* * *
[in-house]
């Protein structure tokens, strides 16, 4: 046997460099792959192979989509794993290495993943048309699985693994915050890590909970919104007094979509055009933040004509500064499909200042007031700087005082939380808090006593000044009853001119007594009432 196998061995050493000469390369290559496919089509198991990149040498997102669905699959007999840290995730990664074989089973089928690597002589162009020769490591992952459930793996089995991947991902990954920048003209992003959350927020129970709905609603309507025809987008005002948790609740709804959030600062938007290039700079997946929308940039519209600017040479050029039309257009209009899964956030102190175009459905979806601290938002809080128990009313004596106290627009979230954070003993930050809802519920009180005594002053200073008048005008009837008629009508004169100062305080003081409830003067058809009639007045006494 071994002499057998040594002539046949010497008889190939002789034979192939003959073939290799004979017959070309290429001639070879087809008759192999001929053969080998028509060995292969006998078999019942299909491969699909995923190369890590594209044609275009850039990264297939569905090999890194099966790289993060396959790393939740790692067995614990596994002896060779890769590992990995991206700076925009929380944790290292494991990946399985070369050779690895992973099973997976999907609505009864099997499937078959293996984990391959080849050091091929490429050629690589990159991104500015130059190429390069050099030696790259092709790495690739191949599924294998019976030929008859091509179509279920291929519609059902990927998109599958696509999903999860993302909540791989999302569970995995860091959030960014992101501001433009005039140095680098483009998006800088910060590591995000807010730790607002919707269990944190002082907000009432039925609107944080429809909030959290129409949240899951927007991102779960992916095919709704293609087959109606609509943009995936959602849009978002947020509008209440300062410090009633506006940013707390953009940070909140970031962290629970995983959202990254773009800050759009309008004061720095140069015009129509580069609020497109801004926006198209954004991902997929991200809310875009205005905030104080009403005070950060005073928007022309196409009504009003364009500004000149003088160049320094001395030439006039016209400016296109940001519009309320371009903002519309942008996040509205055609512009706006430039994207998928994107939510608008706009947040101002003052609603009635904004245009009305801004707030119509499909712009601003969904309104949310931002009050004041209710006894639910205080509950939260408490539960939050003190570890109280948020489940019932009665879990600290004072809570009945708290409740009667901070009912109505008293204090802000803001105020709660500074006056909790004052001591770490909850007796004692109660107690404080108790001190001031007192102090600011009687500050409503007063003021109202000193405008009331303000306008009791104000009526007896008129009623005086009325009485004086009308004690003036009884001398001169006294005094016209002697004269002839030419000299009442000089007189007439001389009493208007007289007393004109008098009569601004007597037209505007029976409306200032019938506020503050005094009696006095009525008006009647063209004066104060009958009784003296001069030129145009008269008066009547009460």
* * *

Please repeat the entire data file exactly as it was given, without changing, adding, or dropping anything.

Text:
[in-house]
């Protein structure tokens, strides 16, 4: 046997460099792959192979989509794993290495993943048309699985693994915050890590909970919104007094979509055009933040004509500064499909200042007031700087005082939380808090006593000044009853001119007594009432 196998061995050493000469390369290559496919089509198991990149040498997102669905699959007999840290995730990664074989089973089928690597002589162009020769490591992952459930793996089995991947991902990954920048003209992003959350927020129970709905609603309507025809987008005002948790609740709804959030600062938007290039700079997946929308940039519209600017040479050029039309257009209009899964956030102190175009459905979806601290938002809080128990009313004596106290627009979230954070003993930050809802519920009180005594002053200073008048005008009837008629009508004169100062305080003081409830003067058809009639007045006494 071994002499057998040594002539046949010497008889190939002789034979192939003959073939290799004979017959070309290429001639070879087809008759192999001929053969080998028509060995292969006998078999019942299909491969699909995923190369890590594209044609275009850039990264297939569905090999890194099966790289993060396959790393939740790692067995614990596994002896060779890769590992990995991206700076925009929380944790290292494991990946399985070369050779690895992973099973997976999907609505009864099997499937078959293996984990391959080849050091091929490429050629690589990159991104500015130059190429390069050099030696790259092709790495690739191949599924294998019976030929008859091509179509279920291929519609059902990927998109599958696509999903999860993302909540791989999302569970995995860091959030960014992101501001433009005039140095680098483009998006800088910060590591995000807010730790607002919707269990944190002082907000009432039925609107944080429809909030959290129409949240899951927007991102779960992916095919709704293609087959109606609509943009995936959602849009978002947020509008209440300062410090009633506006940013707390953009940070909140970031962290629970995983959202990254773009800050759009309008004061720095140069015009129509580069609020497109801004926006198209954004991902997929991200809310875009205005905030104080009403005070950060005073928007022309196409009504009003364009500004000149003088160049320094001395030439006039016209400016296109940001519009309320371009903002519309942008996040509205055609512009706006430039994207998928994107939510608008706009947040101002003052609603009635904004245009009305801004707030119509499909712009601003969904309104949310931002009050004041209710006894639910205080509950939260408490539960939050003190570890109280948020489940019932009665879990600290004072809570009945708290409740009667901070009912109505008293204090802000803001105020709660500074006056909790004052001591770490909850007796004692109660107690404080108790001190001031007192102090600011009687500050409503007063003021109202000193405008009331303000306008009791104000009526007896008129009623005086009325009485004086009308004690003036009884001398001169006294005094016209002697004269002839030419000299009442000089007189007439001389009493208007007289007393004109008098009569601004007597037209505007029976409306200032019938506020503050005094009696006095009525008006009647063209004066104060009958009784003296001069030129145009008269008066009547009460």